Decarbonisation is our future. It must be factored into the coronavirus recovery

Posted by on May 17, 2020 in News

Decarbonisation is our future. It must be factored into the coronavirus recovery

The Guardian
Pradeep Philip and Will Rayward-Smith
18 May 2020 –

As countries and companies work towards ambitious 2030 emissions targets, poor investments today will soon be exposed.

We are experiencing a human tragedy. The Covid-19 crisis is leading to human loss and suffering, hardship and job destruction. It has necessitated immediate and significant public health and economic global responses, affecting all of us, both now and for the foreseeable future.

But with the economic recovery comes great opportunity to embrace a low carbon future and refocus on the green economy rather than stick to 20th century business models and infrastructure.

A modernised economy with a more sustainable production system is in our sights.

Governments need fiscal policies that achieve both short-term recovery and set a longer-term beneficial direction for the economy.

As attention shifts to reflating economies it is time to ensure clean energy, transport and smart infrastructure lie at the heart of any longer-term stimuli. A key feature of our current crisis is that all sectors have been disrupted and some devastated. But now, in the very midst of lockdown, we must turn our attention from response to recovery. An unprecedented scale of government recovery measures are already upon us. With the scale of these interventions, Covid-19 is fast bringing our economy to an inflection point – one that will define the structure of our economy for decades and rebuilds the lucky country.

With the global shift towards low-carbon by investors, corporates and citizens, decarbonisation is perhaps the most significant longer-term issue to be factored into the recovery. Failure of governments to do so may disadvantage economies with existing infrastructure and production capital becoming quickly outdated and requiring additional future upgrades. It may also lead to bailing out, or letting fail, businesses whose value rapidly diminishes due to being unviable in the low-carbon future – a future that is not so far away as countries and companies work towards ambitious 2030 emissions targets. Poor investments today would soon be exposed.

Recovery and building resilience go hand in hand. Resilience to climate change will continue to be an objective in a post-Covid future. Building for climate risks is building economic resilience, and recovery plans, so targeted, mean taxpayer dollars will have been invested wisely.

With a recovery design that considers decarbonisation, there are a multitude of job-rich, shovel-ready, stimulus opportunities that also unlock long-term value. Many of these projects are “negative cost”, in that their long-term financial benefits outweigh their upfront investment. Lighting upgrade programs across all government buildings would create metro and regional employment with positive domestic stimulatory impact, while also delivering long-term savings for taxpayers through reduced electricity bills. Similarly, a program to upgrade inefficient water heating systems across the residential sector would address and reduce the second largest component of electricity bills for households.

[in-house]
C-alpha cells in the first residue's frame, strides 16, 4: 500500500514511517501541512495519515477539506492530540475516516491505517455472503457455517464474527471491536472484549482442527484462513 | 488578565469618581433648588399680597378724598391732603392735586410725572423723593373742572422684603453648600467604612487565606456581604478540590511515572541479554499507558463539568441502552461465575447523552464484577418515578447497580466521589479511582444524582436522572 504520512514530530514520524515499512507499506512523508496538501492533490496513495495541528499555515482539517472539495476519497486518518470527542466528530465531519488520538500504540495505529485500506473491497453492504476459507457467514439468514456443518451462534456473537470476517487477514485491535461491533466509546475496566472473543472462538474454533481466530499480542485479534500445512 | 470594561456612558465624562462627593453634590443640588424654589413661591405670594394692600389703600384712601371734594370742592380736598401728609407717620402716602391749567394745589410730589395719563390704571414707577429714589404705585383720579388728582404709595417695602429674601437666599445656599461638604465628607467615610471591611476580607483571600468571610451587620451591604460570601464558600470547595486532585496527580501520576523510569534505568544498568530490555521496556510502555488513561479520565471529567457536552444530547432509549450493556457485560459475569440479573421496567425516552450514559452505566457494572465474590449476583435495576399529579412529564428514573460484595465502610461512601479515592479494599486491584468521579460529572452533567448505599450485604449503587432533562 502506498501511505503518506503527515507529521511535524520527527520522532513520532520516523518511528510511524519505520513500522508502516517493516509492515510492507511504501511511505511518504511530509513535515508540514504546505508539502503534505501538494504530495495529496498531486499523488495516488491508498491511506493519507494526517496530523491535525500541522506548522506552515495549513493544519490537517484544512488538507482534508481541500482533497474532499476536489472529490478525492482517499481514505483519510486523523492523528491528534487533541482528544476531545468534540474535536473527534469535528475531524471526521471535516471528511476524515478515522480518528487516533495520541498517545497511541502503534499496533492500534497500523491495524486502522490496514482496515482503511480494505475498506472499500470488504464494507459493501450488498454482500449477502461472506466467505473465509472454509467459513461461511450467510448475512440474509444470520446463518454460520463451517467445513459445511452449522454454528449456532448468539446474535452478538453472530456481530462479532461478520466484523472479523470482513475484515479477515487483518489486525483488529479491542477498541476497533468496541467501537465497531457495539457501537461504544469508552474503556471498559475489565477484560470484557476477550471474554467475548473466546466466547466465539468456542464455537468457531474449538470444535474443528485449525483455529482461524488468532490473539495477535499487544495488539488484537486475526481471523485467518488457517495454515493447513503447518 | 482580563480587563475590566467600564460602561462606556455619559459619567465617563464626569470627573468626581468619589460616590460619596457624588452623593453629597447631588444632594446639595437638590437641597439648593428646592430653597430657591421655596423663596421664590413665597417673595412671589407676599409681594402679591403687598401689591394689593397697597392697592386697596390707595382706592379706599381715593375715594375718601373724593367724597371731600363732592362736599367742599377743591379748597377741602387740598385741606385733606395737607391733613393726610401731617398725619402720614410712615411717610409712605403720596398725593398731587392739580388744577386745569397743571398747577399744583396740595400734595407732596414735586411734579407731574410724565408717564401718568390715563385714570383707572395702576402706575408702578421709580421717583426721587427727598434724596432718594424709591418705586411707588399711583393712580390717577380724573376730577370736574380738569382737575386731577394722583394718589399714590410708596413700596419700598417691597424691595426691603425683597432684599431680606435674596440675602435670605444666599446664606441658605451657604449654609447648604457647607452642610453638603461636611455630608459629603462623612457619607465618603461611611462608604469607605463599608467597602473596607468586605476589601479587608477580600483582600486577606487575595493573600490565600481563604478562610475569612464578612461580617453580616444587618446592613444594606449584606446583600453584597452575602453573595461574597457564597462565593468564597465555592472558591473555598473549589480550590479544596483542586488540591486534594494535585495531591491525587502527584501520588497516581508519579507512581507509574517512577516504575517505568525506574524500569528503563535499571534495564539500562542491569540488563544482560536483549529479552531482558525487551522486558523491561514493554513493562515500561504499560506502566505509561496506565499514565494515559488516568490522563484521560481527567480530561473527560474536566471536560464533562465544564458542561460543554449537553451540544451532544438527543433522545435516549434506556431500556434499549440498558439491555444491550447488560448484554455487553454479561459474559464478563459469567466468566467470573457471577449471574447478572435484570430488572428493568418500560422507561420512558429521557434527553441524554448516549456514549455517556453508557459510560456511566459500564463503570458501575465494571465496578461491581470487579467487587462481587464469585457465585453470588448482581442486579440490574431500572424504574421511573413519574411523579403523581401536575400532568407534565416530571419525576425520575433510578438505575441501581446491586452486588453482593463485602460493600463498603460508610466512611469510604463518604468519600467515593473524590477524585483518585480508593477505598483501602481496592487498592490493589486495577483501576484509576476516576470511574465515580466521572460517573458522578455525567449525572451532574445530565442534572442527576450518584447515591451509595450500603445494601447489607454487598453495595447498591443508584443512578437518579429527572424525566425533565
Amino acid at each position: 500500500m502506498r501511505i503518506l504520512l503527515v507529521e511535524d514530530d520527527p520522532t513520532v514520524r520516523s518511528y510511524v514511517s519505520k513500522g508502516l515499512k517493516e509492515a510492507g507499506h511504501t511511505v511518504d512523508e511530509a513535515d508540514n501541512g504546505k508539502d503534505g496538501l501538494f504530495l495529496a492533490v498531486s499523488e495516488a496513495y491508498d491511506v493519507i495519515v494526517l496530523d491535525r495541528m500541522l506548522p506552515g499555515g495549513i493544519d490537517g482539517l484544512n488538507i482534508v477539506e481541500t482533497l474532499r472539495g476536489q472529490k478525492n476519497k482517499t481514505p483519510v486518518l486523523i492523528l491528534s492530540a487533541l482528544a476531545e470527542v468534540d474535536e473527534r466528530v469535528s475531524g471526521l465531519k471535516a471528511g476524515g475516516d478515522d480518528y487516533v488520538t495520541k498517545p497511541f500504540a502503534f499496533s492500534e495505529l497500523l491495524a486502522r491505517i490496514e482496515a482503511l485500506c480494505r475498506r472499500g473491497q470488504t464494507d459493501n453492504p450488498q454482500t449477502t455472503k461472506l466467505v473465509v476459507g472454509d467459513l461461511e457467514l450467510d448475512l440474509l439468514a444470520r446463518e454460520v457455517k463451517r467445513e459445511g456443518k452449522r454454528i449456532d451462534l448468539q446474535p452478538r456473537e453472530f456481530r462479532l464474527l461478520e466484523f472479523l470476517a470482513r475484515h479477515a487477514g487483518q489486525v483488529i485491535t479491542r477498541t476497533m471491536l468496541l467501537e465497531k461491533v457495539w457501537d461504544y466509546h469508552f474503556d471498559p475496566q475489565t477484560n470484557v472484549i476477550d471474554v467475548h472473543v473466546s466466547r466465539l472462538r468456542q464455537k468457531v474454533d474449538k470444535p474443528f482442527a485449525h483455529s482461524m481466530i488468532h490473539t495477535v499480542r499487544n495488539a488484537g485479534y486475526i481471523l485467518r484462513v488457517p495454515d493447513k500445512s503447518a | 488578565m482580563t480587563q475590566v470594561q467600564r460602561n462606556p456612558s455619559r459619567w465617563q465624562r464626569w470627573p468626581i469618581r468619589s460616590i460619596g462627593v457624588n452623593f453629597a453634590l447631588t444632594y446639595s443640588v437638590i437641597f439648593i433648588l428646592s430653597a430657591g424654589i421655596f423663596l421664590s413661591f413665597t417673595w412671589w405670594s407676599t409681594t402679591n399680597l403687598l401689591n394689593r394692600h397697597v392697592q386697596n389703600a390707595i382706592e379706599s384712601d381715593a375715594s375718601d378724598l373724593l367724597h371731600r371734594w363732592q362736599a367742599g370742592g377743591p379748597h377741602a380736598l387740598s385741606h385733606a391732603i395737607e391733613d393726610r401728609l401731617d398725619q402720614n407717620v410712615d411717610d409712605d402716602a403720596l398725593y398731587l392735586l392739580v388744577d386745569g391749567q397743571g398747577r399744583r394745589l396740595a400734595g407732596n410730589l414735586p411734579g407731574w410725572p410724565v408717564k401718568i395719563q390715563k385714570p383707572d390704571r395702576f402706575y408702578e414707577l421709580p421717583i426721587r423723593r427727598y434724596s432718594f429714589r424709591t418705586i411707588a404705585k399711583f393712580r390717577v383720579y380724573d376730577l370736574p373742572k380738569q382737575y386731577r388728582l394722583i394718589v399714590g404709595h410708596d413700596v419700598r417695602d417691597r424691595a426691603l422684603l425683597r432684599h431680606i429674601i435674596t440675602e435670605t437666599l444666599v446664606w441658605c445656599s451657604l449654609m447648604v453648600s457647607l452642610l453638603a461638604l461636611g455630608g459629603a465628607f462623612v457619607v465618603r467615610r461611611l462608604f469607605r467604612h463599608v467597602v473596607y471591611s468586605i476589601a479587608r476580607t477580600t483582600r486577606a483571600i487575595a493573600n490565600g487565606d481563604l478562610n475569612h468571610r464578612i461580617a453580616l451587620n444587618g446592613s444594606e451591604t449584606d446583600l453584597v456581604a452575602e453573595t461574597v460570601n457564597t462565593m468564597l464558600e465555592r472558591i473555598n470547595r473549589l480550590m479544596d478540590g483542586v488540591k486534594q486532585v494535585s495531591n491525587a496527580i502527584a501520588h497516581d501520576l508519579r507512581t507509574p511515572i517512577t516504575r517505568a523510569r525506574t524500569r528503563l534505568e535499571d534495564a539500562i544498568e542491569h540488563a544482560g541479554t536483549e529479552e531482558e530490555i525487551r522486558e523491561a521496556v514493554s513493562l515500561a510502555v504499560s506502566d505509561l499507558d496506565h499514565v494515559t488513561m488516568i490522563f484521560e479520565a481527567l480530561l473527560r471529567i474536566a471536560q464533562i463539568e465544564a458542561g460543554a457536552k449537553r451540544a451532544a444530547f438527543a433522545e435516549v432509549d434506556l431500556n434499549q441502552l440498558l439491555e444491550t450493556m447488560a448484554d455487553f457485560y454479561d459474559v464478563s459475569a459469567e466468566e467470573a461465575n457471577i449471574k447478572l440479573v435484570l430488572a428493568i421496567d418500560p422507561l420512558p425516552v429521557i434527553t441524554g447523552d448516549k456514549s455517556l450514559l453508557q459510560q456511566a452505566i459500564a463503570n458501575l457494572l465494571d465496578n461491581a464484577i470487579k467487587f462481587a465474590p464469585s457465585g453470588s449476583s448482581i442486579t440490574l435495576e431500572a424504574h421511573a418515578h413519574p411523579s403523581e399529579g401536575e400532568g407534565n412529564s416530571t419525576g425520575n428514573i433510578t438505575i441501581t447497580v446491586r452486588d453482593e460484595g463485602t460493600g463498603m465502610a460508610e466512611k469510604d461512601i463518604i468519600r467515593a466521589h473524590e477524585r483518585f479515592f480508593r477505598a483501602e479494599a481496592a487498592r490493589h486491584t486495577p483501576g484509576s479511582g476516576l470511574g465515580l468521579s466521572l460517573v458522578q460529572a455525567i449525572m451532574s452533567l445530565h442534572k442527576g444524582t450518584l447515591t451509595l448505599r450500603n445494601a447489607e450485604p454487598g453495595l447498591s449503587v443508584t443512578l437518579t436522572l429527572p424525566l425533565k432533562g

The landscape and cost competitiveness of clean technologies today is vastly different from when the global financial crisis recovery packages were designed. At that time, solar was one of the most expensive ways to generate a unit of electricity. Today it is the cheapest. Electric vehicles have advanced along their learning curve and, in the next few years, will reach price parity. In reassessing technology competitiveness, investment in electric vehicle infrastructure could build long-term resilience into our towns and cities and help improve local air quality in the process.

Similarly, the accelerated opening up of renewable energy zones – areas with high wind or solar resource potential with coordinated strategic transmission planning to enable connection of multiple generation projects – will enable higher penetrations of low-cost renewable energy and reduce operating costs for business. By accelerating investment, we can build efficiencies into our economy earlier than would have other been possible.

Addressing the structural issues that hold back higher penetrations of renewables into grids presents opportunities to think about interconnections, storage, smart charging and enabling demand response to compete in the flexibility markets.

As proposals for fiscal stimulus are further developed, their assessment and prioritisation by government will be key to achieving both the desired domestic stimulatory impact and the long-term economic direction setting and benefits. Five key criteria can be used to assess proposals – the ability to deploy spending quickly; the creation of jobs and use of under-utilised resources; the domestic fiscal multiplier; the delivery of long-term returns for the economy; and the building of an economy that is future-focused on building resilience and sustainability. Only by ensuring the last point is included as part of the assessment will we be able to lay strong foundations on which our economy will thrive.

Today we must all respond to Covid-19 but we must also plan to recover. If done with vision, it will present the opportunity for us to also thrive – an opportunity to rebuild towards a more sustainable future we can all be hopeful for.

 Dr Pradeep Philip is the lead partner for Deloitte Access Economics. Will Rayward-Smith is a director specialising in decarbonisation and the clean energy transition